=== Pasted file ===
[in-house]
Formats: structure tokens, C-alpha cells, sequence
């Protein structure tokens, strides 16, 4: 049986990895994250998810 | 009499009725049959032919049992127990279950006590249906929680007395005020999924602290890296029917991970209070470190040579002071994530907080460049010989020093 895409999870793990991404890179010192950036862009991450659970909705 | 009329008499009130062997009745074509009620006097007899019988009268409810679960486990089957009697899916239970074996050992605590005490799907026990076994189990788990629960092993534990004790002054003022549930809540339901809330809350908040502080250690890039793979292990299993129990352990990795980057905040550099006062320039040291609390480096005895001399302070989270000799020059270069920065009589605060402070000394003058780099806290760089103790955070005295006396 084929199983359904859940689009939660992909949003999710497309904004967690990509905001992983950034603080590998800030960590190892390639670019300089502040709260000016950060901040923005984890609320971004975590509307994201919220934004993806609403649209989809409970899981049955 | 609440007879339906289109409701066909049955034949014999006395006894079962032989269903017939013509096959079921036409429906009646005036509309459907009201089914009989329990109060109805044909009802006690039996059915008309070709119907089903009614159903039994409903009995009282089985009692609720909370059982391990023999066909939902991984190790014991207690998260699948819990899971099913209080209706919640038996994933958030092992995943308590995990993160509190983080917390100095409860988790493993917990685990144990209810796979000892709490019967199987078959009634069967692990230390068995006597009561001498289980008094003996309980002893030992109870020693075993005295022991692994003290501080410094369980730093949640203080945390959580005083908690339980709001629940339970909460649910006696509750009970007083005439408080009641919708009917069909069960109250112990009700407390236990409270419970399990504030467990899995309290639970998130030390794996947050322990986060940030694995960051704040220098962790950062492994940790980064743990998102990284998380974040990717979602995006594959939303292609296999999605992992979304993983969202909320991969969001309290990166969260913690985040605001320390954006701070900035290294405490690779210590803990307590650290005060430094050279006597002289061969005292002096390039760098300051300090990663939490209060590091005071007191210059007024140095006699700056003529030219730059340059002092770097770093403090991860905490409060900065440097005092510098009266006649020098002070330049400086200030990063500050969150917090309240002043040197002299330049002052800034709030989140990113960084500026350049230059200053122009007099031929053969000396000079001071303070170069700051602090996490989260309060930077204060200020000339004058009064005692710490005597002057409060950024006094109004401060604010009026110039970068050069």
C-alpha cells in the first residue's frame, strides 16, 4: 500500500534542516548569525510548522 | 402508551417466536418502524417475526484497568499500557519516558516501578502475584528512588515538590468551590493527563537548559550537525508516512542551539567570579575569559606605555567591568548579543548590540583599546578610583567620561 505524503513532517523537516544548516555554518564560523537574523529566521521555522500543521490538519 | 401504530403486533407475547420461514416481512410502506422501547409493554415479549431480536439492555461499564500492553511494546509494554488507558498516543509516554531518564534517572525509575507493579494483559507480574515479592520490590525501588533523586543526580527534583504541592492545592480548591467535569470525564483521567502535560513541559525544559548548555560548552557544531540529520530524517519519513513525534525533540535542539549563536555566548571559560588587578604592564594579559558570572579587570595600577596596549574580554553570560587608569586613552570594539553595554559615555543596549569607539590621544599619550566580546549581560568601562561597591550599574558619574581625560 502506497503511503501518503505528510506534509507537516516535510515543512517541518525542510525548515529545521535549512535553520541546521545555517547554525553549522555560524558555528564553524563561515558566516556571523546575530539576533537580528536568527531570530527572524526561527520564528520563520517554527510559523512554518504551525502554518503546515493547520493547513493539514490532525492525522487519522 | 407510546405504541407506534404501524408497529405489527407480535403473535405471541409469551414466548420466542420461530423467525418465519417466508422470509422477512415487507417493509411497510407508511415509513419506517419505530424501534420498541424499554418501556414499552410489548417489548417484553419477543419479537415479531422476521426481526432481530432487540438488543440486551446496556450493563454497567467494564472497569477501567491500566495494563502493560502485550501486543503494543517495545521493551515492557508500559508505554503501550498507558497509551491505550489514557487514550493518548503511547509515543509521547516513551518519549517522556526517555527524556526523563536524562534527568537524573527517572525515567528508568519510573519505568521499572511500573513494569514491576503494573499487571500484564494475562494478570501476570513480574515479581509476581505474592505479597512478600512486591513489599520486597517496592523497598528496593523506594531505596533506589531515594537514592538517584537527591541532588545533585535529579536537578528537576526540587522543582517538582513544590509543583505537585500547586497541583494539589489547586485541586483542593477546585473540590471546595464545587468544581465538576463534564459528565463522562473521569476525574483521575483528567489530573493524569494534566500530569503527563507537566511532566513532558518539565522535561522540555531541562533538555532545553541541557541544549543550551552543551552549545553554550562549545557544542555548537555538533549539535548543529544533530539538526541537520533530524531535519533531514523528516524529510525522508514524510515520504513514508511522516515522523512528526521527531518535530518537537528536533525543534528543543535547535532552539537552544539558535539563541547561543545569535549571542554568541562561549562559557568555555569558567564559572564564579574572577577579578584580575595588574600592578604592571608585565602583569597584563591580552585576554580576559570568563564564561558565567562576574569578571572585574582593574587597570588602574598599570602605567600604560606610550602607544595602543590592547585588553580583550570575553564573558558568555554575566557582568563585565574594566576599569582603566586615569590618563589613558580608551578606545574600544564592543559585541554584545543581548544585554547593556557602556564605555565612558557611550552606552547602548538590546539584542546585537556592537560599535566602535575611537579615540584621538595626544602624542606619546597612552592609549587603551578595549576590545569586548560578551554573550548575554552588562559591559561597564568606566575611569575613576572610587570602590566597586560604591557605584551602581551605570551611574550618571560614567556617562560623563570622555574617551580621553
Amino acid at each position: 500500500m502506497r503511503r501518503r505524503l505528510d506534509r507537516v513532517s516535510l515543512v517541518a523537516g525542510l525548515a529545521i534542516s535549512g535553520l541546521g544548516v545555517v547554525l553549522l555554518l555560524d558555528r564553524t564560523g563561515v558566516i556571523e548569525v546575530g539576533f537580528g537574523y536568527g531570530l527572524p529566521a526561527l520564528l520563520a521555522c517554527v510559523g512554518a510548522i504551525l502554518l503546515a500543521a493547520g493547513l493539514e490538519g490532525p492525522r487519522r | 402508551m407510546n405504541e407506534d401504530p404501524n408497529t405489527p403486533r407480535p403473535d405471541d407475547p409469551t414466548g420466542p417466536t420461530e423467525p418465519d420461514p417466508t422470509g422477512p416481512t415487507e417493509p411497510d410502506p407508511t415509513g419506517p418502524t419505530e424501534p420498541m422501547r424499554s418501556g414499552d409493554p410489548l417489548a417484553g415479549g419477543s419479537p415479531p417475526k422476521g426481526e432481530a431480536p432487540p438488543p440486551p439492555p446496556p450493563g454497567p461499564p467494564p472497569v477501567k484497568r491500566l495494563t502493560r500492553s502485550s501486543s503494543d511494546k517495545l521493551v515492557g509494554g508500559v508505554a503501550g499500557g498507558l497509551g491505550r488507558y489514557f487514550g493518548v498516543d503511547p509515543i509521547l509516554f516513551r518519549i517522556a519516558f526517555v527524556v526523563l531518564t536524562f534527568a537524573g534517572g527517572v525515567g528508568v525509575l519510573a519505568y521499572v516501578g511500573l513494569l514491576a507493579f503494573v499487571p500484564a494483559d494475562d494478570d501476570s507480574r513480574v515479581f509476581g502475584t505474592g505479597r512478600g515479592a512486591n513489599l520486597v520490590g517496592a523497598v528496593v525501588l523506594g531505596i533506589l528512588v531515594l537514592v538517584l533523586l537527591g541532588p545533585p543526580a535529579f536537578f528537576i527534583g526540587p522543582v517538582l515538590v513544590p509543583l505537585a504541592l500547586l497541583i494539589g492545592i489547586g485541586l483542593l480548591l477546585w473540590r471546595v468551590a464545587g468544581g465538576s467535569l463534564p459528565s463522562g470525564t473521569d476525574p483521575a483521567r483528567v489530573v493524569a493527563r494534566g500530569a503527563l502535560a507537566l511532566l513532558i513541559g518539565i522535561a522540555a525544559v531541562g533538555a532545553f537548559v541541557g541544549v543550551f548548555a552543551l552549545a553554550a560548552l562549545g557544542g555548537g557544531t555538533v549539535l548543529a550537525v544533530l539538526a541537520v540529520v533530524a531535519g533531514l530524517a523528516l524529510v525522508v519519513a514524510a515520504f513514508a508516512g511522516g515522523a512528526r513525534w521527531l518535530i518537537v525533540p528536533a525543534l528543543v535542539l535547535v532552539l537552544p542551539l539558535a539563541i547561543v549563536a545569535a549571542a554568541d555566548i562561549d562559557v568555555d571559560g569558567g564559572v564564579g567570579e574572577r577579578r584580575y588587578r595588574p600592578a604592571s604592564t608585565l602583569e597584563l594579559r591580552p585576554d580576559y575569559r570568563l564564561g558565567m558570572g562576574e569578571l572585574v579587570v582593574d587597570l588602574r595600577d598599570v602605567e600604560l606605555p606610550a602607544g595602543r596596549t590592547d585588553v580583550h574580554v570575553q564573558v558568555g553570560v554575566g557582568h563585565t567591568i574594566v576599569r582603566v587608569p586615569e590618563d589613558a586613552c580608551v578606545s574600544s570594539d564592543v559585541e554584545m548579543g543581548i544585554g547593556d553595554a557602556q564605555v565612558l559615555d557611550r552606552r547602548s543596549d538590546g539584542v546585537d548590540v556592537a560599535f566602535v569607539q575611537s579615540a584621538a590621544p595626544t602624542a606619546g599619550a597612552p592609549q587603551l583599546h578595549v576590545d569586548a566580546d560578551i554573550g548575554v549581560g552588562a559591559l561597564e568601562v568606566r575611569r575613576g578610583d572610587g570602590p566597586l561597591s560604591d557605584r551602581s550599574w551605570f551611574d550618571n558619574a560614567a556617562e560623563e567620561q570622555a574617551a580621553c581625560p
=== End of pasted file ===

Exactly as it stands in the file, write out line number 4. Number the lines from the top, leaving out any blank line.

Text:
C-alpha cells in the first residue's frame, strides 16, 4: 500500500534542516548569525510548522 | 402508551417466536418502524417475526484497568499500557519516558516501578502475584528512588515538590468551590493527563537548559550537525508516512542551539567570579575569559606605555567591568548579543548590540583599546578610583567620561 505524503513532517523537516544548516555554518564560523537574523529566521521555522500543521490538519 | 401504530403486533407475547420461514416481512410502506422501547409493554415479549431480536439492555461499564500492553511494546509494554488507558498516543509516554531518564534517572525509575507493579494483559507480574515479592520490590525501588533523586543526580527534583504541592492545592480548591467535569470525564483521567502535560513541559525544559548548555560548552557544531540529520530524517519519513513525534525533540535542539549563536555566548571559560588587578604592564594579559558570572579587570595600577596596549574580554553570560587608569586613552570594539553595554559615555543596549569607539590621544599619550566580546549581560568601562561597591550599574558619574581625560 502506497503511503501518503505528510506534509507537516516535510515543512517541518525542510525548515529545521535549512535553520541546521545555517547554525553549522555560524558555528564553524563561515558566516556571523546575530539576533537580528536568527531570530527572524526561527520564528520563520517554527510559523512554518504551525502554518503546515493547520493547513493539514490532525492525522487519522 | 407510546405504541407506534404501524408497529405489527407480535403473535405471541409469551414466548420466542420461530423467525418465519417466508422470509422477512415487507417493509411497510407508511415509513419506517419505530424501534420498541424499554418501556414499552410489548417489548417484553419477543419479537415479531422476521426481526432481530432487540438488543440486551446496556450493563454497567467494564472497569477501567491500566495494563502493560502485550501486543503494543517495545521493551515492557508500559508505554503501550498507558497509551491505550489514557487514550493518548503511547509515543509521547516513551518519549517522556526517555527524556526523563536524562534527568537524573527517572525515567528508568519510573519505568521499572511500573513494569514491576503494573499487571500484564494475562494478570501476570513480574515479581509476581505474592505479597512478600512486591513489599520486597517496592523497598528496593523506594531505596533506589531515594537514592538517584537527591541532588545533585535529579536537578528537576526540587522543582517538582513544590509543583505537585500547586497541583494539589489547586485541586483542593477546585473540590471546595464545587468544581465538576463534564459528565463522562473521569476525574483521575483528567489530573493524569494534566500530569503527563507537566511532566513532558518539565522535561522540555531541562533538555532545553541541557541544549543550551552543551552549545553554550562549545557544542555548537555538533549539535548543529544533530539538526541537520533530524531535519533531514523528516524529510525522508514524510515520504513514508511522516515522523512528526521527531518535530518537537528536533525543534528543543535547535532552539537552544539558535539563541547561543545569535549571542554568541562561549562559557568555555569558567564559572564564579574572577577579578584580575595588574600592578604592571608585565602583569597584563591580552585576554580576559570568563564564561558565567562576574569578571572585574582593574587597570588602574598599570602605567600604560606610550602607544595602543590592547585588553580583550570575553564573558558568555554575566557582568563585565574594566576599569582603566586615569590618563589613558580608551578606545574600544564592543559585541554584545543581548544585554547593556557602556564605555565612558557611550552606552547602548538590546539584542546585537556592537560599535566602535575611537579615540584621538595626544602624542606619546597612552592609549587603551578595549576590545569586548560578551554573550548575554552588562559591559561597564568606566575611569575613576572610587570602590566597586560604591557605584551602581551605570551611574550618571560614567556617562560623563570622555574617551580621553